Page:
In the years before the First World War, corsets were long and straight, and not padded (as the 1890s corsets had been). This gave women a slimmer, less feminine figure, which carried over into the twenties, when feminine curves were definitely out, and even the breasts were flattened to produce a slender look. Corsets were often made of rubber, and the invention of the Lastex process by Dunlop rubber in the 1930s led to the invention of the modern two-way-stretch panty girdle, which is much more commonly used as a domestic discipline garment these days than the old fashioned lace-up corset.

Related to the girdle was the liberty bodice, a fleecy vest for girls reinforced with elastic. It was very snug and warm, and well known to British girls from the 40s to the 60s, and there was a letter in the March issue about a boy being made to wear his sister’s liberty bodice.

Today, the corset is making a comeback in some quarters. I cannot say that young people’s fashions of the last thirty years have met with much approval from me, but I do like the ‘gothik’ look which has been popular amongst girls in the last ten years or so. You do see some really beautiful black or purple petticoats, often hand made by the wearer, and old fashioned corsets are certainly an integral part of the whole look. The whole effect can be just stunning, and very like the most gorgeous female fashions of the Victorian age.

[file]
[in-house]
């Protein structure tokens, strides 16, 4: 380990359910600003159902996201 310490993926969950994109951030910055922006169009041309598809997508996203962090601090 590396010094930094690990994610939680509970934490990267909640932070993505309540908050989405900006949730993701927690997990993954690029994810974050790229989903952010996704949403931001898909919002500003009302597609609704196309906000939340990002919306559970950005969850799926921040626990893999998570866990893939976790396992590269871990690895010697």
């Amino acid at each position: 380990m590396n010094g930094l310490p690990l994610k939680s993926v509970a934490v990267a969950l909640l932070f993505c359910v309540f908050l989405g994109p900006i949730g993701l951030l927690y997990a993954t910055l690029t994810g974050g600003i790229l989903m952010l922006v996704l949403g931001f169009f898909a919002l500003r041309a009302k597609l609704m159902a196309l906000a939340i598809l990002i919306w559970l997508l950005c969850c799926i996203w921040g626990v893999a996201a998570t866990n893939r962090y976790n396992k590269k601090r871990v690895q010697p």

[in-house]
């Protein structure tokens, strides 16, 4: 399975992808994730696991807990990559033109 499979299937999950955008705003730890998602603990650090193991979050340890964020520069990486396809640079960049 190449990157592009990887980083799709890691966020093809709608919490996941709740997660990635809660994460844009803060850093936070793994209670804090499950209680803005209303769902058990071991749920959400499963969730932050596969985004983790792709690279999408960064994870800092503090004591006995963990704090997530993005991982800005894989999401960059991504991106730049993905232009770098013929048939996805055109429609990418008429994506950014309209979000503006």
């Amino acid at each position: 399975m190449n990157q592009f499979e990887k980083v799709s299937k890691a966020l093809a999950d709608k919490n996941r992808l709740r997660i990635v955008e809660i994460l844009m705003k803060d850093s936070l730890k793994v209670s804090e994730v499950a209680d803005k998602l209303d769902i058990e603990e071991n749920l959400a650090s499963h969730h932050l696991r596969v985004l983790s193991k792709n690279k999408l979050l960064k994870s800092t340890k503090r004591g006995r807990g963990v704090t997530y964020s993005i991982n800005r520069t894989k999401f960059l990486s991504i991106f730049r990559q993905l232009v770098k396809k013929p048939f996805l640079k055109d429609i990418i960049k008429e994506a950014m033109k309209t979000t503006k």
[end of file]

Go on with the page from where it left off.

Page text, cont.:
Girdles, and later panty girdles, were introduced in the 1920s as garments less severe than the corset, and having the added effect of shaping the abdomen and buttocks. Rather rigid at first, they became elasticated in the 1930s, and often had a circle of suspenders for stocking attachment around the base. They were almost universally worn by adult women up until the late 1960s. Panty girdles were a legged style, and a much more suitable garment for the disciplining and training of males, since they gave the wife or mother absolute control over the male’s body.

It is fair to say that corsets will never vanish, and will be fashionable from time to time, although never again to the extent they were in the Victorian age. And husbands who misbehave, who will not help their wives around the house, or, even worse, are guilty of infidelity, will continue to find themselves locked into tight, long legged panty girdles, with the wonderfully and deliciously beneficial effects that I am sure all my readers understand.